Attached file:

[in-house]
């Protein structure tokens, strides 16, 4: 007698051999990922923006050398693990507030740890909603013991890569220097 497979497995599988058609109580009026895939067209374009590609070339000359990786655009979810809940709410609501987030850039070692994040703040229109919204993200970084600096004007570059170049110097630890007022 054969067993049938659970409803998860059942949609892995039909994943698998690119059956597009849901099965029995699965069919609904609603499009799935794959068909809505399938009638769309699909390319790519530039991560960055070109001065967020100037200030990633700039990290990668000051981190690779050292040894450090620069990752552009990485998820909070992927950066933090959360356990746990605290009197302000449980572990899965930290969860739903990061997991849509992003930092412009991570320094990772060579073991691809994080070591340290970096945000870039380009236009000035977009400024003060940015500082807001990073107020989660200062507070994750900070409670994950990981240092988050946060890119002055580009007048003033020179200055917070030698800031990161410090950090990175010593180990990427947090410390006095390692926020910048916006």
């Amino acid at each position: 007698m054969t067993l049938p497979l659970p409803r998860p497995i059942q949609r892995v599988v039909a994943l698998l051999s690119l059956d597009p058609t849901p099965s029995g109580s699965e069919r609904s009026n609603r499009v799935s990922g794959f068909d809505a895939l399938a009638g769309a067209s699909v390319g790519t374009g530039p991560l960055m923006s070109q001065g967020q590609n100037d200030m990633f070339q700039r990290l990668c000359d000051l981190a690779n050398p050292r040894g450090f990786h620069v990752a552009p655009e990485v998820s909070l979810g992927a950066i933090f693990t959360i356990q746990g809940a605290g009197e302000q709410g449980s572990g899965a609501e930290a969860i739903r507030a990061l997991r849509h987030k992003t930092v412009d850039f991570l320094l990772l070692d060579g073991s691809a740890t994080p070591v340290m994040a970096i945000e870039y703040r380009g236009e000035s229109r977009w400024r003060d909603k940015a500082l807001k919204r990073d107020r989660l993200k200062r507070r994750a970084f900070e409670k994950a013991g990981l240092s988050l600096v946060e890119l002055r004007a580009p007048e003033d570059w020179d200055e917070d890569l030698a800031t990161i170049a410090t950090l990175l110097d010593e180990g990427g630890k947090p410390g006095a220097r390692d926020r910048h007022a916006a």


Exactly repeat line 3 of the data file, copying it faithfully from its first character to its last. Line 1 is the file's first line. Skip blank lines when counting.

């Amino acid at each position: 007698m054969t067993l049938p497979l659970p409803r998860p497995i059942q949609r892995v599988v039909a994943l698998l051999s690119l059956d597009p058609t849901p099965s029995g109580s699965e069919r609904s009026n609603r499009v799935s990922g794959f068909d809505a895939l399938a009638g769309a067209s699909v390319g790519t374009g530039p991560l960055m923006s070109q001065g967020q590609n100037d200030m990633f070339q700039r990290l990668c000359d000051l981190a690779n050398p050292r040894g450090f990786h620069v990752a552009p655009e990485v998820s909070l979810g992927a950066i933090f693990t959360i356990q746990g809940a605290g009197e302000q709410g449980s572990g899965a609501e930290a969860i739903r507030a990061l997991r849509h987030k992003t930092v412009d850039f991570l320094l990772l070692d060579g073991s691809a740890t994080p070591v340290m994040a970096i945000e870039y703040r380009g236009e000035s229109r977009w400024r003060d909603k940015a500082l807001k919204r990073d107020r989660l993200k200062r507070r994750a970084f900070e409670k994950a013991g990981l240092s988050l600096v946060e890119l002055r004007a580009p007048e003033d570059w020179d200055e917070d890569l030698a800031t990161i170049a410090t950090l990175l110097d010593e180990g990427g630890k947090p410390g006095a220097r390692d926020r910048h007022a916006a």